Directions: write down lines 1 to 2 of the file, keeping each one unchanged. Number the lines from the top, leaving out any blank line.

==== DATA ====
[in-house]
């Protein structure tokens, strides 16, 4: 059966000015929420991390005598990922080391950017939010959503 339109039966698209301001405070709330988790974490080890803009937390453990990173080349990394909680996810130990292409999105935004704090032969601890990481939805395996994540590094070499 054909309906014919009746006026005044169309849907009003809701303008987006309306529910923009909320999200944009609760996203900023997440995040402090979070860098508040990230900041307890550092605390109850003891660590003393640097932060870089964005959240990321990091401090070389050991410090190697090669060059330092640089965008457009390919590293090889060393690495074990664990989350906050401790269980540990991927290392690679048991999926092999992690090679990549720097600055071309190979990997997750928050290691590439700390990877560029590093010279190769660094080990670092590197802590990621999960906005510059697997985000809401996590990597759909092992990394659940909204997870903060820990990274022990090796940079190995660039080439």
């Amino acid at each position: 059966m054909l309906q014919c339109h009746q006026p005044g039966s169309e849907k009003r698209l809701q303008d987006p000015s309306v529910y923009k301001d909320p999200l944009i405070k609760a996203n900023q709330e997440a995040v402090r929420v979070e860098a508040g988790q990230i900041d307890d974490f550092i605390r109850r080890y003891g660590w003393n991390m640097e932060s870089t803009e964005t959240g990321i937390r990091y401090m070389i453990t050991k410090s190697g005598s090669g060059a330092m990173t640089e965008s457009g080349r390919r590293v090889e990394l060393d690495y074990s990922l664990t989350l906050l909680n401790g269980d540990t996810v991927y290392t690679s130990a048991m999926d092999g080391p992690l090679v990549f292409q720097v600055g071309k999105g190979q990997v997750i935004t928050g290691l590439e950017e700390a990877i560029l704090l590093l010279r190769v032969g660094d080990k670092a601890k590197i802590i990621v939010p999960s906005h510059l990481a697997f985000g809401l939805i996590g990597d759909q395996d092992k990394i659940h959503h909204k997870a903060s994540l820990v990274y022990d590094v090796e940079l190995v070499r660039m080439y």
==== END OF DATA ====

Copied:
[in-house]
């Protein structure tokens, strides 16, 4: 059966000015929420991390005598990922080391950017939010959503 339109039966698209301001405070709330988790974490080890803009937390453990990173080349990394909680996810130990292409999105935004704090032969601890990481939805395996994540590094070499 054909309906014919009746006026005044169309849907009003809701303008987006309306529910923009909320999200944009609760996203900023997440995040402090979070860098508040990230900041307890550092605390109850003891660590003393640097932060870089964005959240990321990091401090070389050991410090190697090669060059330092640089965008457009390919590293090889060393690495074990664990989350906050401790269980540990991927290392690679048991999926092999992690090679990549720097600055071309190979990997997750928050290691590439700390990877560029590093010279190769660094080990670092590197802590990621999960906005510059697997985000809401996590990597759909092992990394659940909204997870903060820990990274022990090796940079190995660039080439």